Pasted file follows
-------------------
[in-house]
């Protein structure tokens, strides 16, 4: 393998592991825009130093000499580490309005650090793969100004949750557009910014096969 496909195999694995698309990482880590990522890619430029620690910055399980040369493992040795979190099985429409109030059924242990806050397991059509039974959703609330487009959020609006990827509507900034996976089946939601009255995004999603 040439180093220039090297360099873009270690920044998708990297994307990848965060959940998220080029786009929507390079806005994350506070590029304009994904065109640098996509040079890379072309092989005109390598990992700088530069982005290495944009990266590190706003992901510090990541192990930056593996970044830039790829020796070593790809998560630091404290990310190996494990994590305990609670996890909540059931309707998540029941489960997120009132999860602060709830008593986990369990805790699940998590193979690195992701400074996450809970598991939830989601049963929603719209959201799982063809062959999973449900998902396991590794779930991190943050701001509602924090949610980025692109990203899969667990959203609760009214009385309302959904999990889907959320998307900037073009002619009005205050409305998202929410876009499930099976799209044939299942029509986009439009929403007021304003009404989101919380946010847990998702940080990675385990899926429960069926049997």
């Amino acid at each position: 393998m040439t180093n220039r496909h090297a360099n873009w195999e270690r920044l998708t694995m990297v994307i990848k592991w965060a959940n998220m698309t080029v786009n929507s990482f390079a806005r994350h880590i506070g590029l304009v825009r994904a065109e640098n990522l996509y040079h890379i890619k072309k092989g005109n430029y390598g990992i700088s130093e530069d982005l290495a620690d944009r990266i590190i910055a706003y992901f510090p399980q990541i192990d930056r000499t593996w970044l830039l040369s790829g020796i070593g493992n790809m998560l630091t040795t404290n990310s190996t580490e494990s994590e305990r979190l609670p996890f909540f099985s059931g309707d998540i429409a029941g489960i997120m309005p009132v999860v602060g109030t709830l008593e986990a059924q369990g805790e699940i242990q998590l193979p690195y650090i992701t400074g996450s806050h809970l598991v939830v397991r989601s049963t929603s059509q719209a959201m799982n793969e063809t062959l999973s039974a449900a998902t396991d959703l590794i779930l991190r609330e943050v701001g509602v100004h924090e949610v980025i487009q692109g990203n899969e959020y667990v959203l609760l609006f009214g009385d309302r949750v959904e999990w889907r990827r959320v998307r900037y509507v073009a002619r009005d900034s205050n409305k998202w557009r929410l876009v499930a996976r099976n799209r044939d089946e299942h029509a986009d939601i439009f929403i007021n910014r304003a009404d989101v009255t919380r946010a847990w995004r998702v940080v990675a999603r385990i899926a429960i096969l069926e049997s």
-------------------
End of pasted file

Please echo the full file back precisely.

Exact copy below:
[in-house]
């Protein structure tokens, strides 16, 4: 393998592991825009130093000499580490309005650090793969100004949750557009910014096969 496909195999694995698309990482880590990522890619430029620690910055399980040369493992040795979190099985429409109030059924242990806050397991059509039974959703609330487009959020609006990827509507900034996976089946939601009255995004999603 040439180093220039090297360099873009270690920044998708990297994307990848965060959940998220080029786009929507390079806005994350506070590029304009994904065109640098996509040079890379072309092989005109390598990992700088530069982005290495944009990266590190706003992901510090990541192990930056593996970044830039790829020796070593790809998560630091404290990310190996494990994590305990609670996890909540059931309707998540029941489960997120009132999860602060709830008593986990369990805790699940998590193979690195992701400074996450809970598991939830989601049963929603719209959201799982063809062959999973449900998902396991590794779930991190943050701001509602924090949610980025692109990203899969667990959203609760009214009385309302959904999990889907959320998307900037073009002619009005205050409305998202929410876009499930099976799209044939299942029509986009439009929403007021304003009404989101919380946010847990998702940080990675385990899926429960069926049997």
């Amino acid at each position: 393998m040439t180093n220039r496909h090297a360099n873009w195999e270690r920044l998708t694995m990297v994307i990848k592991w965060a959940n998220m698309t080029v786009n929507s990482f390079a806005r994350h880590i506070g590029l304009v825009r994904a065109e640098n990522l996509y040079h890379i890619k072309k092989g005109n430029y390598g990992i700088s130093e530069d982005l290495a620690d944009r990266i590190i910055a706003y992901f510090p399980q990541i192990d930056r000499t593996w970044l830039l040369s790829g020796i070593g493992n790809m998560l630091t040795t404290n990310s190996t580490e494990s994590e305990r979190l609670p996890f909540f099985s059931g309707d998540i429409a029941g489960i997120m309005p009132v999860v602060g109030t709830l008593e986990a059924q369990g805790e699940i242990q998590l193979p690195y650090i992701t400074g996450s806050h809970l598991v939830v397991r989601s049963t929603s059509q719209a959201m799982n793969e063809t062959l999973s039974a449900a998902t396991d959703l590794i779930l991190r609330e943050v701001g509602v100004h924090e949610v980025i487009q692109g990203n899969e959020y667990v959203l609760l609006f009214g009385d309302r949750v959904e999990w889907r990827r959320v998307r900037y509507v073009a002619r009005d900034s205050n409305k998202w557009r929410l876009v499930a996976r099976n799209r044939d089946e299942h029509a986009d939601i439009f929403i007021n910014r304003a009404d989101v009255t919380r946010a847990w995004r998702v940080v990675a999603r385990i899926a429960i096969l069926e049997s």